With the discussions on the new Mutual Defense Cooperation Agreement (MDCA) between Athens and Washington ongoing, Greek military sources have told Kathimerini that regardless of the form this deal will take, a second naval base will be created at Souda on Crete.
The new base is part of the national operational plan for the coming years and is linked to the decision for Greece to establish a more permanent presence in the Eastern Mediterranean.
Practically speaking, Athens wants to gradually create a naval base that can increasingly include a large number of fleet units.
As far as the technical part of the negotiations is concerned, Greece’s most pressing request concerns the integration of the air and naval facilities on the island of Skyros, which the US Armed Forces will be able to use on rotating or a fixed basis.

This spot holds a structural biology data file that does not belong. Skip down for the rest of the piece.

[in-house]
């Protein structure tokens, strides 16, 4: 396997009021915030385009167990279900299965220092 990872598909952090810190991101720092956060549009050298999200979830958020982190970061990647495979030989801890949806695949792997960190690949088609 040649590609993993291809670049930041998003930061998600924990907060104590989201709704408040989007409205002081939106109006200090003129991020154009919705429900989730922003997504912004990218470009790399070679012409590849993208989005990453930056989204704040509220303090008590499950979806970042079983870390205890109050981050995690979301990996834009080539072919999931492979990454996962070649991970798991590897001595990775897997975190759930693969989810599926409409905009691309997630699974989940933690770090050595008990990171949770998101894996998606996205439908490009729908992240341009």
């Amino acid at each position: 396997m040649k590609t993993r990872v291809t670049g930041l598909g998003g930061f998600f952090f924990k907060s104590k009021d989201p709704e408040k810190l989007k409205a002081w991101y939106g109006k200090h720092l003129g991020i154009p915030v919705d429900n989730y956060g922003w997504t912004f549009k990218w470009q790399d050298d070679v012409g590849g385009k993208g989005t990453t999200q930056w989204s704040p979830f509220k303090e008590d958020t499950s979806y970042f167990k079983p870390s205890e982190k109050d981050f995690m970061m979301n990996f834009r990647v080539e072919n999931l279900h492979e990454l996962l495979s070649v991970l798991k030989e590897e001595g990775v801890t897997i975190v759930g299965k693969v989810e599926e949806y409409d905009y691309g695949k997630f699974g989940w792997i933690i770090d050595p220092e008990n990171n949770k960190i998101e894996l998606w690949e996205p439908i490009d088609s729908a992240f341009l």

Based on the existing provisions of the MDCA, the American armed forces have, apart from Souda, a rotating presence in a number of other locations, such as Stefanovikeio, the port of Alexandroupoli and Larissa Air Base.
For Athens, the possible addition of another location to the wider region of Eastern Macedonia or Thrace (Xanthi or Chrysoupoli airport, which was once considered a stopover for NATO UAVs) would always be welcome.
However, due to its geography and the strategic position it holds in the heart of the Greek defense, Skyros is considered Athens’ most important request.
The final act of the negotiations will be played out on October 14, when Foreign Minister Nikos Dendias will go to Washington to sign the MDCA.
As clearly hinted by Prime Minister Kyriakos Mitsotakis, the new MDCA will be for five years.
Dendias’ visit to Washington will also coincide, among other things, with the third round of the US-Greece Strategic Dialogue.